Biden talks with Mexico’s AMLO to discuss migration, Ukraine
The call comes as the US prepares to lift a restriction along the US-Mexico border that expelled most asylum seekers.
United States President Joe Biden held a phone call with his Mexican counterpart Andres Manuel Lopez Obrador, as the US prepares to deal with a surge in migration at the US southern border, triggered by the lifting of a COVID-era immigration restriction.
Earlier, the White House had said that the two leaders on Friday “plan to discuss cooperation on migration, joint development efforts in Central America, competitiveness and economic growth, security, energy, and economic cooperation”.
The leaders were also expected to discuss the upcoming Summit of the Americas, which the US will host in Los Angeles in June and convenes leaders from North, South and Central America and the Caribbean.
“I look forward to discussing our vision for the Ninth Summit of the Americas and discussing North America priority initiatives for the region,” Biden tweeted ahead of the conversation.
This afternoon, I’m holding a phone call with President Andrés Manuel López Obrador of Mexico. I look forward to discussing our vision for the Ninth Summit of the Americas and discussing North America priority initiatives for the region.
— President Biden (@POTUS) April 29, 2022
The call on Friday came as the Biden administration is scheduled to lift on May 23 a public health order known as Title 42, which allows the expulsion of migrants back to Mexico or their country of origin, without the chance to file for asylum.
The move could trigger a rush to the US-Mexico border. It has also exacerbated tensions over immigration before US midterm elections, which will decide if Biden’s Democratic Party retains control of the House and Senate.
A federal judge has temporarily blocked the lifting of the rule – and could issue a restraining order in the next two weeks that could delay the suspension beyond May 23.
Mexican officials, meanwhile, are concerned that the repeal of the measure imposed under former President Donald Trump will encourage a spike in migration and more profits for criminal gangs unless the US does more to help mitigate the impact.
The Trump administration imposed the so-called Title 42 restrictions on asylum seekers in March 2020 as the coronavirus pandemic began to accelerate. Officials said at the time that the ban was to protect public health, but immigration advocates also saw it as a way to seal the border to migrants, a longstanding priority for Trump.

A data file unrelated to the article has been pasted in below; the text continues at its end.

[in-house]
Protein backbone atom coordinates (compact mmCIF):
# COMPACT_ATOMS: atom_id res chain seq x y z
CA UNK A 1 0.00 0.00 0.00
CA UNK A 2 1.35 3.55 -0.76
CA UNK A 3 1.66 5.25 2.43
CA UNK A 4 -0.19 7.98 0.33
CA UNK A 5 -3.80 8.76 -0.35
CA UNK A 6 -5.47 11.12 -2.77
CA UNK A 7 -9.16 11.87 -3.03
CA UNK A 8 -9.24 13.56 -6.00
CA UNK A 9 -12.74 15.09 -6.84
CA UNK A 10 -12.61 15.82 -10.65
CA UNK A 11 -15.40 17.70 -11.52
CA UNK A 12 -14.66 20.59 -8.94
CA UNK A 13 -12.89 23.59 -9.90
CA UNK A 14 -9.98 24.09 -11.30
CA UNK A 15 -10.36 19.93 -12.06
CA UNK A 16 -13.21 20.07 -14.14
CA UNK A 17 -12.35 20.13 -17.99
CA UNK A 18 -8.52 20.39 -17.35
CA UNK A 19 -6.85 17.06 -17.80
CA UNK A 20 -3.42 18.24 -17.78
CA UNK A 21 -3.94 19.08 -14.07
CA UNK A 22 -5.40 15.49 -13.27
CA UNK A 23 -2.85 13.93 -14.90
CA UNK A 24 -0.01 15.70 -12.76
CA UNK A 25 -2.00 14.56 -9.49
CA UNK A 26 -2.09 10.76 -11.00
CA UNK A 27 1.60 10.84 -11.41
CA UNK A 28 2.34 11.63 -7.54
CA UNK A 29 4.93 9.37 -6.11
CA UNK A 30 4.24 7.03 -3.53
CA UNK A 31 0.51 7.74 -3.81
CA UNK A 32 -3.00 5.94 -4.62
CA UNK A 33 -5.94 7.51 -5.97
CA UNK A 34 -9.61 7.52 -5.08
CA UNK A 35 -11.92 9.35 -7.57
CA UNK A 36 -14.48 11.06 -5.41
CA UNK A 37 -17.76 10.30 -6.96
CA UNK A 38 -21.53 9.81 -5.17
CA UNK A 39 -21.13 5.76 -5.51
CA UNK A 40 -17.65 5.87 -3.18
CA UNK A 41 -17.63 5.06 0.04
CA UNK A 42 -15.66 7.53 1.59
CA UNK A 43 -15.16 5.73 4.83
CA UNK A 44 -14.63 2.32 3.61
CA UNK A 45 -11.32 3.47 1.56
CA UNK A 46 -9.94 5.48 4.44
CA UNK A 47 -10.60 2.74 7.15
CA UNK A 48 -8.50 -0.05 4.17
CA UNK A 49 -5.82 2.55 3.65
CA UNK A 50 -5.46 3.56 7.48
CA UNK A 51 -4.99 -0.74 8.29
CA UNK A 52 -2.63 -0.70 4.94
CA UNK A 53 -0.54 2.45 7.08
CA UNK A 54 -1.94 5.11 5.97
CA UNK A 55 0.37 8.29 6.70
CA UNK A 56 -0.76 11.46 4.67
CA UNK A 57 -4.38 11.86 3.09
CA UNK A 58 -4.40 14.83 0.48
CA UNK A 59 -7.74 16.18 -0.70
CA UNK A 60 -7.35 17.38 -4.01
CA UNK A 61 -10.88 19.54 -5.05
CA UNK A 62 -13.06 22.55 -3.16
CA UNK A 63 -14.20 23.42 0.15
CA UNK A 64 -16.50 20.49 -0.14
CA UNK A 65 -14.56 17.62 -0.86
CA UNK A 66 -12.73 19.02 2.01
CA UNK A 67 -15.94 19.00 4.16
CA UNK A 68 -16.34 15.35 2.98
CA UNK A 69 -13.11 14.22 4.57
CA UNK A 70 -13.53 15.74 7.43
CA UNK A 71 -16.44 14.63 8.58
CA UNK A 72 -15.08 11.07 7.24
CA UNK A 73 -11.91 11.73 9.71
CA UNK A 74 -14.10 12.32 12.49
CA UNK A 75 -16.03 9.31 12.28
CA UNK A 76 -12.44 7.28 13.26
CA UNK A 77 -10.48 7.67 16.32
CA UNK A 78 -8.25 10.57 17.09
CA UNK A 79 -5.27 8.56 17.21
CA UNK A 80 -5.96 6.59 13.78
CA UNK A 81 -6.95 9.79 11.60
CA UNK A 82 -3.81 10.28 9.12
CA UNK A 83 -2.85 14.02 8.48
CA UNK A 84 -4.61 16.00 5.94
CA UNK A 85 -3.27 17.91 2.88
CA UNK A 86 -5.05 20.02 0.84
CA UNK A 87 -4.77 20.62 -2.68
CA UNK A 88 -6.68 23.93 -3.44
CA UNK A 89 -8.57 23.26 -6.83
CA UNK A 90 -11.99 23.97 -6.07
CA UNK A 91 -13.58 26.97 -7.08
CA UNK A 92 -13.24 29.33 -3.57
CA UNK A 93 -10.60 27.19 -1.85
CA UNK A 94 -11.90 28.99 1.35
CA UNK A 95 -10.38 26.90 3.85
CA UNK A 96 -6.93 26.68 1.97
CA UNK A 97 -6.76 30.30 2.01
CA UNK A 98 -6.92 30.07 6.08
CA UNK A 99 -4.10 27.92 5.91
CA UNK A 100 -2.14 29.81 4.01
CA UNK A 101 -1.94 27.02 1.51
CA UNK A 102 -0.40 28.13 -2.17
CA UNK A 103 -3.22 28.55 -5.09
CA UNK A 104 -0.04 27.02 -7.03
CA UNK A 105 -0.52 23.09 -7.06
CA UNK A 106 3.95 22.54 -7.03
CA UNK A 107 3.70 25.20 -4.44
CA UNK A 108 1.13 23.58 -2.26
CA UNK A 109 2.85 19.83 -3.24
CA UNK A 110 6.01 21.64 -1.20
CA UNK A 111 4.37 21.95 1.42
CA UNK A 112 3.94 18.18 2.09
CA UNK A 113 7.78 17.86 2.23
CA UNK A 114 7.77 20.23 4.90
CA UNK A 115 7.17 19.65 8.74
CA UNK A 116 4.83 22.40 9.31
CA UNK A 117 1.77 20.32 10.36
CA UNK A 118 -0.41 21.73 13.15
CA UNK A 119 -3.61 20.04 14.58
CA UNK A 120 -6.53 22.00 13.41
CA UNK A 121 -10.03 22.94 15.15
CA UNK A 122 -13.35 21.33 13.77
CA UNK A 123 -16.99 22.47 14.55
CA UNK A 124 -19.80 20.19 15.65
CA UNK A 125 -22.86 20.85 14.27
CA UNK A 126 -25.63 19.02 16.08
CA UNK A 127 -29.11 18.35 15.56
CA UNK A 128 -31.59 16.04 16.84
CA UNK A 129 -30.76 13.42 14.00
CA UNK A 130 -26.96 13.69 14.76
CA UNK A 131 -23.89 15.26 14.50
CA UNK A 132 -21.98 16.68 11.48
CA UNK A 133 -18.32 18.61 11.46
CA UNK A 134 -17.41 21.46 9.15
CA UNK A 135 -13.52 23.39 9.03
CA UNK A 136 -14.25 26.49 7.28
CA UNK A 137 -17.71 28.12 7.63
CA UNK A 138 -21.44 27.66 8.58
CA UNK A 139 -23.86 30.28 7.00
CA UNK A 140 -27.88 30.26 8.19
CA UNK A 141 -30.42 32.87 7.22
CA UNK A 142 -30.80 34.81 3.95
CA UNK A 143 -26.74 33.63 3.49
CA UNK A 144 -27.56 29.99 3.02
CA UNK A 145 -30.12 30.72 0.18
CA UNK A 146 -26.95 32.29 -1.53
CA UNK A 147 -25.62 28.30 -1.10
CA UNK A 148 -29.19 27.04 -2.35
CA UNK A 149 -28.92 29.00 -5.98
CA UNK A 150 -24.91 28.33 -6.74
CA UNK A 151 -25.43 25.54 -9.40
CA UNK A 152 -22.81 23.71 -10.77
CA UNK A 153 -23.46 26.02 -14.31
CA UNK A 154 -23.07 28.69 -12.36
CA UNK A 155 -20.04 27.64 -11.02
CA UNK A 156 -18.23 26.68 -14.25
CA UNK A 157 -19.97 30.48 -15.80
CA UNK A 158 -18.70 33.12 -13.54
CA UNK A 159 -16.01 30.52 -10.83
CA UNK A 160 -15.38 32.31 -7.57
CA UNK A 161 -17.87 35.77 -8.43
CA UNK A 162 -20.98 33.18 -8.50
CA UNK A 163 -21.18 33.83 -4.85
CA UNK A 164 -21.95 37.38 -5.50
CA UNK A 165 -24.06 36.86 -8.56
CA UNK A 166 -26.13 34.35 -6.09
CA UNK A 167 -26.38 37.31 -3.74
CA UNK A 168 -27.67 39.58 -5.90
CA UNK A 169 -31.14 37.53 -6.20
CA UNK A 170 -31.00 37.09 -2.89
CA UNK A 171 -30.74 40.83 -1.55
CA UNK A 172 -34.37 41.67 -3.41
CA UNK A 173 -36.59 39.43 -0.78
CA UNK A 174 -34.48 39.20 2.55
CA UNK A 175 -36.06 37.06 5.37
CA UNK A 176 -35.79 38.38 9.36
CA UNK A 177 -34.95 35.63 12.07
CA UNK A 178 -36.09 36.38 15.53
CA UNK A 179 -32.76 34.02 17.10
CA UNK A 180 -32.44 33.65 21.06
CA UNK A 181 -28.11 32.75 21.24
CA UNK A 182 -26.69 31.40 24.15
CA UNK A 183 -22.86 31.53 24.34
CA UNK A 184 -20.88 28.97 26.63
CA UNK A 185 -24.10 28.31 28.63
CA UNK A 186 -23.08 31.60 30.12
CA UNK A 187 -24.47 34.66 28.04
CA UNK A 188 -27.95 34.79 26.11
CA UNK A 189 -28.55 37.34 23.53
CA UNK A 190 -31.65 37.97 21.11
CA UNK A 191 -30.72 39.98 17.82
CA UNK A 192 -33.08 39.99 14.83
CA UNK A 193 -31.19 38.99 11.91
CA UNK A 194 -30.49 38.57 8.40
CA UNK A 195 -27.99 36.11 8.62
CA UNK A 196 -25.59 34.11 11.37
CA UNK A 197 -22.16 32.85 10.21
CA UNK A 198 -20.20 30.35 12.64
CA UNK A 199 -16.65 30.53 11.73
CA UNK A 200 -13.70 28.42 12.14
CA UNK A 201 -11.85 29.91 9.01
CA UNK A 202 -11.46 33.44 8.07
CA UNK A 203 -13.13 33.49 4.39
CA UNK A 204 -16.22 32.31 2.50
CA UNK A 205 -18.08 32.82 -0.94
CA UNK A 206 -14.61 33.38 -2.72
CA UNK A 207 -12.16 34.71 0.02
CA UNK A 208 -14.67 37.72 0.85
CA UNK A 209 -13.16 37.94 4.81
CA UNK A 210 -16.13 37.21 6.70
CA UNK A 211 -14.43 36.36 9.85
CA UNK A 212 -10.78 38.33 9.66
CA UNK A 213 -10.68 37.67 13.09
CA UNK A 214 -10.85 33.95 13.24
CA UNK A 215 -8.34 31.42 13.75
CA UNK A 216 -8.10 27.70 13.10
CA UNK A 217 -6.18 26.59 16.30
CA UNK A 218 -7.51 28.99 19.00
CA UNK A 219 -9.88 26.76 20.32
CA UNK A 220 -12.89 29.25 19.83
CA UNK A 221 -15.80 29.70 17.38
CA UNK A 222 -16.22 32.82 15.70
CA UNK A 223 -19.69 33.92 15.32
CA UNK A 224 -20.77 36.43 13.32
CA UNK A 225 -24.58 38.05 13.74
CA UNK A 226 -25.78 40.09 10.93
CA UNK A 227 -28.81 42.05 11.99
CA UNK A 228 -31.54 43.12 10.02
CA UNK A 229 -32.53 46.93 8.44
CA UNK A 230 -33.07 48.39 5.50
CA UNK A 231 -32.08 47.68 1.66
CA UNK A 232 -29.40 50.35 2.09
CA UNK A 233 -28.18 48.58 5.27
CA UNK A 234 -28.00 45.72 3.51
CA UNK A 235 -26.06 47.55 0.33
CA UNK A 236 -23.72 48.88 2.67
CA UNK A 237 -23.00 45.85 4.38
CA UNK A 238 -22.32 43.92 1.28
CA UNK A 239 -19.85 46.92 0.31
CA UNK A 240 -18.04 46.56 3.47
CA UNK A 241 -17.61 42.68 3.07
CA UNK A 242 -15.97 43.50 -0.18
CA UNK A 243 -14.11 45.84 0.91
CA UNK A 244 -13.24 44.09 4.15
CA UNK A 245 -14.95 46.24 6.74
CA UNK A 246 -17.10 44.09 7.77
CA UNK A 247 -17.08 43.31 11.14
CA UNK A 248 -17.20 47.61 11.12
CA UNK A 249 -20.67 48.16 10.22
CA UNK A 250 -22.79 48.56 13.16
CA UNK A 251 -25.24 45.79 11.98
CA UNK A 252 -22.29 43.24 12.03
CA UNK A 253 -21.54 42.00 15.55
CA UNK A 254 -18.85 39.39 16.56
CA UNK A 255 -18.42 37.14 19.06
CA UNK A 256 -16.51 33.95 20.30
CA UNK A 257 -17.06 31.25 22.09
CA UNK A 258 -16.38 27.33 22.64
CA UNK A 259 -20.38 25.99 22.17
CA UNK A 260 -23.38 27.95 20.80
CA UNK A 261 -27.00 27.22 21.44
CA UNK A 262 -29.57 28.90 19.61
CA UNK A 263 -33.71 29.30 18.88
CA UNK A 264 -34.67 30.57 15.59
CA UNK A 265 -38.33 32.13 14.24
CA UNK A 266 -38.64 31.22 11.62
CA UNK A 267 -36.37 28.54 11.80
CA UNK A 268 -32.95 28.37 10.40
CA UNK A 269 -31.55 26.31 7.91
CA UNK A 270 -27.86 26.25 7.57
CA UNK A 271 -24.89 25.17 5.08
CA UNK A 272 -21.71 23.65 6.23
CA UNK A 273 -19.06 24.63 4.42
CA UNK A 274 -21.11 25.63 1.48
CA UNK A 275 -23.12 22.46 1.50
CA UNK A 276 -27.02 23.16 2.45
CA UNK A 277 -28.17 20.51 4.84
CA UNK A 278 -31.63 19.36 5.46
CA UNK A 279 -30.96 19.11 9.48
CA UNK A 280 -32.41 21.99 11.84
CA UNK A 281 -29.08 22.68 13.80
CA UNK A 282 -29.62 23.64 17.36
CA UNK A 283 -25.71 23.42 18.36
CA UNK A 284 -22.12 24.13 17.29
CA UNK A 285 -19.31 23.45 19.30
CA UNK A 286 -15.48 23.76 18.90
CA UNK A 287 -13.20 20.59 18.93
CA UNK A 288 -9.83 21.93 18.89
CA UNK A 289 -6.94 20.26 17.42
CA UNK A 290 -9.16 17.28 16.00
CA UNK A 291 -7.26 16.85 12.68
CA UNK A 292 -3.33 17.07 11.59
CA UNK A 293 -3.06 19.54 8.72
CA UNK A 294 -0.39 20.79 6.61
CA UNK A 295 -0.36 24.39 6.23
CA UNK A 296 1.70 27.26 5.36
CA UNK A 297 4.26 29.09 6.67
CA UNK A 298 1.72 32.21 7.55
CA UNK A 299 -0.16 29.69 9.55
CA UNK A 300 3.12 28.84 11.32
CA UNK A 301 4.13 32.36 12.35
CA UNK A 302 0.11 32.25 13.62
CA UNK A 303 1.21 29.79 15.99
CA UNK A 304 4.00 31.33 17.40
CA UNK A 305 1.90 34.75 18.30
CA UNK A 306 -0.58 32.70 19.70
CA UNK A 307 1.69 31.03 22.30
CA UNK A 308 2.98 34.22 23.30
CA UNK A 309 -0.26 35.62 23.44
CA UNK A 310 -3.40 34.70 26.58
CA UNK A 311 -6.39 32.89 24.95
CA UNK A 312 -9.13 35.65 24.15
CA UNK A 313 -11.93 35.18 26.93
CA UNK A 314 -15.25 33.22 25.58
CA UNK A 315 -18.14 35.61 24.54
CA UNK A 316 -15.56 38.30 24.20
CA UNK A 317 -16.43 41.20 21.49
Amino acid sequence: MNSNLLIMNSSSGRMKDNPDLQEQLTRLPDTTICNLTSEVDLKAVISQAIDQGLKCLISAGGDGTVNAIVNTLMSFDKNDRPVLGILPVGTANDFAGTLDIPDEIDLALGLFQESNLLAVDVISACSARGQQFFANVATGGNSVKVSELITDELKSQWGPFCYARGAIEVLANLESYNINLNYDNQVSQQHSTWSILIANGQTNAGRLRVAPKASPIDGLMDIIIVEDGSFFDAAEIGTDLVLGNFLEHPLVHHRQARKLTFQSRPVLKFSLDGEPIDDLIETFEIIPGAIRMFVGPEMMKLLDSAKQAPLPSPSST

“Title 42 is a Trump-era relic that perpetuates family separation and prevents people from accessing our asylum system,” according to a letter sent to Biden signed by 50 progressive groups on Thursday.
“We implore you to stand firm in your decision to end Title 42 and communicate your plan to American voters,” the letter said.
The development comes at a time when border crossings are already at record levels. US border authorities arrested 210,000 people attempting to cross the border with Mexico in March, the highest monthly total in two decades.
The March total is a 24 percent increase from the same month a year earlier, when 169,000 people were picked up at the border.
The meeting also came at a moment of international and domestic tensions, as the war in Ukraine has contributed to inflation worldwide amid concerns about likely shortages of oil, natural gas and food.
The US has hoped Mexico will join in imposing costs on Russia over its invasion of Ukraine by helping to enforce sanctions on Moscow, a senior Biden administration official told Reuters on Friday.
On Tuesday, Lopez Obrador said during his daily news conference that the White House had requested the meeting and he was not entirely sure about what the two leaders would discuss.
“It’s important that there’s this communication, to listen to President Biden who has treated us with respect, as President Trump also treated us with respect, and we have to ensure a good relationship,” he said.
Lopez Obrador is also scheduled to visit four Central American countries and Cuba next week. In Central America, he plans to speak to his counterparts about economic development and social programmes that could lessen the pressure for people in those countries to migrate. He has previously urged the US government to support some of his initiatives in Central America.
On Ukraine, Mexico has condemned Russia’s invasion, but refused to follow the US and other countries in implementing sanctions.